3: Add the SCOBY and Starter Liquid Once the sweetened tea has cooled, pour it into your clean glass jar. Carefully place the SCOBY on top of the tea. If your SCOBY came with some starter liquid, pour it into the jar as well. The starter liquid helps kickstart the fermentation process.

4: Cover and Ferment Cover the jar with a breathable cloth or coffee filter, and secure it with a rubber band to keep out debris and pests while allowing airflow. The ideal place has to have a temperature between 21 and 26 degrees, with ventilation but not giving direct sunlight. And it is very important that it is not next to other fermented foods such as yogurt. The fermentation will depend on the environment and it is important not to move it.

5: Patience is Key Let the kombucha ferment for about 7 to 14 days, depending on your taste preference. The longer it ferments, the tangier and more carbonated it becomes. It's a good idea to taste it every few days to find your desired level of sweetness and acidity.

6: Bottle and Second Fermentation (Optional) Once the kombucha reaches your preferred taste, it's time to bottle it. Carefully remove the SCOBY and set it aside with some of the finished kombucha for your next batch. You can also add fruits, or herbs, to the bottled kombucha for a second fermentation, which enhances flavour and creates natural carbonation.

7: Refrigerate and Enjoy Seal the bottles tightly and store them in the refrigerator. The cold temperature slows down fermentation, so the kombucha will keep longer. Serve it chilled and savour the fizz, tang, and myriad health benefits of your homemade kombucha!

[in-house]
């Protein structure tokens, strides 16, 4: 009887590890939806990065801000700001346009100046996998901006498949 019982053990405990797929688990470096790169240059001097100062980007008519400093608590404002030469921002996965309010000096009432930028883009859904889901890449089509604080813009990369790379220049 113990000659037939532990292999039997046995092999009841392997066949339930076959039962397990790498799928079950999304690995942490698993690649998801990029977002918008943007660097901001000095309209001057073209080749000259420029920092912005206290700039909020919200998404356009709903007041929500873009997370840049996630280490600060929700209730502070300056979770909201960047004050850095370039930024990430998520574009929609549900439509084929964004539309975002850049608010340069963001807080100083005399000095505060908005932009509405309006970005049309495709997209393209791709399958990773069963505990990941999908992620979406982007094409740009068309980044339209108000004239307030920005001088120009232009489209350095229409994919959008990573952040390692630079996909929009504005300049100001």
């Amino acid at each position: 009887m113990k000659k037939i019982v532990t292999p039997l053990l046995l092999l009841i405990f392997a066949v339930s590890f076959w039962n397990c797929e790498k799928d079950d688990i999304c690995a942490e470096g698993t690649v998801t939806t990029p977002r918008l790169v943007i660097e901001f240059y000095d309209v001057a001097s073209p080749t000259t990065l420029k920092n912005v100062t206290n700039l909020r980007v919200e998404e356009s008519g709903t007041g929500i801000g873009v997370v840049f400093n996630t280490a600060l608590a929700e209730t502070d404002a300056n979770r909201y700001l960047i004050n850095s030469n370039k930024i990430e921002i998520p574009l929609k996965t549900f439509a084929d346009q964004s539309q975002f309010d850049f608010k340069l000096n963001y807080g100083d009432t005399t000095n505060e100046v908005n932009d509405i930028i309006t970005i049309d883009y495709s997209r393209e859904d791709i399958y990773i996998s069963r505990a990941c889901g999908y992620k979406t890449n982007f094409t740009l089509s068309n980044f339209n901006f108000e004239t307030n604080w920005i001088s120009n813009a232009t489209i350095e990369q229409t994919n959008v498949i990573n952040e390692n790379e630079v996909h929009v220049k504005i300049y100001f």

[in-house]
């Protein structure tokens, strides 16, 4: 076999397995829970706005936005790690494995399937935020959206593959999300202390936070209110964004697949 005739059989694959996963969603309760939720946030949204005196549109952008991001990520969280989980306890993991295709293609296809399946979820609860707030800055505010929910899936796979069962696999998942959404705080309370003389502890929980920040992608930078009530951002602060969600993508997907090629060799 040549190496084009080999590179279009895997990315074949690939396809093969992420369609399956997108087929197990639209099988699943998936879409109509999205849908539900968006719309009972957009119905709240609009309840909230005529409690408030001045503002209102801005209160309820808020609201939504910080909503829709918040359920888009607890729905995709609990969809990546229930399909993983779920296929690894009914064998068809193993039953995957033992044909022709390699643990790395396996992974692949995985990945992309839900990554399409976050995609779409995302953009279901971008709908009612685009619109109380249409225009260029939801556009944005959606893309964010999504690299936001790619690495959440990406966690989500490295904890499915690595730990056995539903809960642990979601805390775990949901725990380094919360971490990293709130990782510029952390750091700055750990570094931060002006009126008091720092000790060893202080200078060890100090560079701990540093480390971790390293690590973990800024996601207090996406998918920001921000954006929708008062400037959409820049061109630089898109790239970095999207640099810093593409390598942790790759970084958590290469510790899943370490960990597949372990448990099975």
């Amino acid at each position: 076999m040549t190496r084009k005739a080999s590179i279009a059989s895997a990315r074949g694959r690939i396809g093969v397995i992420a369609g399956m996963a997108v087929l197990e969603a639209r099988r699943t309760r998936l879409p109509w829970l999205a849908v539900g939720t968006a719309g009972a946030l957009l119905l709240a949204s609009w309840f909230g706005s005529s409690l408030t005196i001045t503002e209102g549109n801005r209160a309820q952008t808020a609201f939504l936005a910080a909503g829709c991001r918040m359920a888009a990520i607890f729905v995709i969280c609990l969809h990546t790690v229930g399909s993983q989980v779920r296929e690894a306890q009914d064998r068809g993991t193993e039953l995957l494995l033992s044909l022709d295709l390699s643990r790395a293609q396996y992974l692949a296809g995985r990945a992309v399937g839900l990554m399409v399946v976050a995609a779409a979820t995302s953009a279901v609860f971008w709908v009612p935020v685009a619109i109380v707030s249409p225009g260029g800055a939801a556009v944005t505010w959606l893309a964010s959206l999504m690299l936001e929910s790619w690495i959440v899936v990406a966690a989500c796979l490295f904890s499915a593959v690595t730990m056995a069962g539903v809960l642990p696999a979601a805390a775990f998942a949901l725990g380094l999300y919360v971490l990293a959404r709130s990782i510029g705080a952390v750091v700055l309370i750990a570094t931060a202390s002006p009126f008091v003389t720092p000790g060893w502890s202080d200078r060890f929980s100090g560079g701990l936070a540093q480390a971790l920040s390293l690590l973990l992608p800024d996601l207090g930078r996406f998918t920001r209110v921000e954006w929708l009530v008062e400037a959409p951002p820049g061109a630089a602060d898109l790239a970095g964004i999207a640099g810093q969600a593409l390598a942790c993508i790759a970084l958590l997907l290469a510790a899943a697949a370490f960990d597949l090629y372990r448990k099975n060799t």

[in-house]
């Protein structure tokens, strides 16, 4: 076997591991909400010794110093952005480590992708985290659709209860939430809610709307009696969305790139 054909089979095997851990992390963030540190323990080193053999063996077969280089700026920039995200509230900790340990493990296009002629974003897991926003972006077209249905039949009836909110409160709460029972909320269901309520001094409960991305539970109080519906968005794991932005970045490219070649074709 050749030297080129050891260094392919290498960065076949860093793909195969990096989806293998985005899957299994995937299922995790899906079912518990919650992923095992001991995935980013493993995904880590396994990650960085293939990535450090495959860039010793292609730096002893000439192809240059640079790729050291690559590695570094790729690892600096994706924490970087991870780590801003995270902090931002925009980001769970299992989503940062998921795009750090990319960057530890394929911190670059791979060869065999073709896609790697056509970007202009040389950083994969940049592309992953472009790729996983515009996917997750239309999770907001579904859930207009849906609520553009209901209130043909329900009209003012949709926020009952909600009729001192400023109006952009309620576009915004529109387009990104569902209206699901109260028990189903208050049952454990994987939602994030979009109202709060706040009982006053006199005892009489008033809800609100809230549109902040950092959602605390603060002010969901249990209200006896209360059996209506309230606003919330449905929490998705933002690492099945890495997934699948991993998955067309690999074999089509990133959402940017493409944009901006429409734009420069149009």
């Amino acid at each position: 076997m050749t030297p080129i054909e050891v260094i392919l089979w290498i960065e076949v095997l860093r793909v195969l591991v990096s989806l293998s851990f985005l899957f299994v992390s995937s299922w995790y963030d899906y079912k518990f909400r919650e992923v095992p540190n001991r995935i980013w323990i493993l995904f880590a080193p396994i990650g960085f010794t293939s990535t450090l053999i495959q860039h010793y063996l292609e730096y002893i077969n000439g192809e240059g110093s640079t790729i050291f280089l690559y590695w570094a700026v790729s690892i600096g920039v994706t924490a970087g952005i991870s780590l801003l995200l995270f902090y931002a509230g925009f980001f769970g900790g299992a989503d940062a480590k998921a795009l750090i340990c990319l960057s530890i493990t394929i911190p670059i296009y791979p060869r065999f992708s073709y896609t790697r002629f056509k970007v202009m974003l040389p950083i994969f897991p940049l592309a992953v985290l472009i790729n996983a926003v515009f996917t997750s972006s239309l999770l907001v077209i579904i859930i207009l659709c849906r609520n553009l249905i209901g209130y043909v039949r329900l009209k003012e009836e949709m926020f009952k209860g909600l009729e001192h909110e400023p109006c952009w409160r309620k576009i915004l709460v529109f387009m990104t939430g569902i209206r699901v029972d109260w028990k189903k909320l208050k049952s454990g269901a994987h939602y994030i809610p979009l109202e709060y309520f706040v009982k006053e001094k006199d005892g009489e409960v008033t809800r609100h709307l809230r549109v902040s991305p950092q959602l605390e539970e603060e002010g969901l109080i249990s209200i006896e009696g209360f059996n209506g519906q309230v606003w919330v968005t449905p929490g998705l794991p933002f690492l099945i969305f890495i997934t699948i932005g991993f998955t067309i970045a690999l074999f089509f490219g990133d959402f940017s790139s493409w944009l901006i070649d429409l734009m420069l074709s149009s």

How to drink kombucha tea

You can buy ready-made kombucha tea or make it at home. The taking of this drink depends on the affects you want to consume. Although it is normal to take two glasses a day for digestive processes. You may take three if you want to lose weight. Of course, for this last objective it is convenient to do it on an empty stomach, better before meals. We recommend you read this other post about How to drink kombucha tea to lose weight.

However, it is advisable that you go to your doctor to see if kombucha is suitable for you or for the affects you want to achieve.

Contraindications of kombucha tea and possible side effects

In addition to the properties that kombucha possesses, it also has contraindications and side effects.  Therefore it may not be good for everyone. You may go to the doctor before taking it, since some of its components may not be good for you, depending on your case.

Kombucha tea is contraindicated in the following cases:

  • Pregnancy and lactation: some of its components can affect the development of the fetus. During breastfeeding, you can pass the substances to the baby through milk. The baby may not metabolise them in the same way or it may not be good.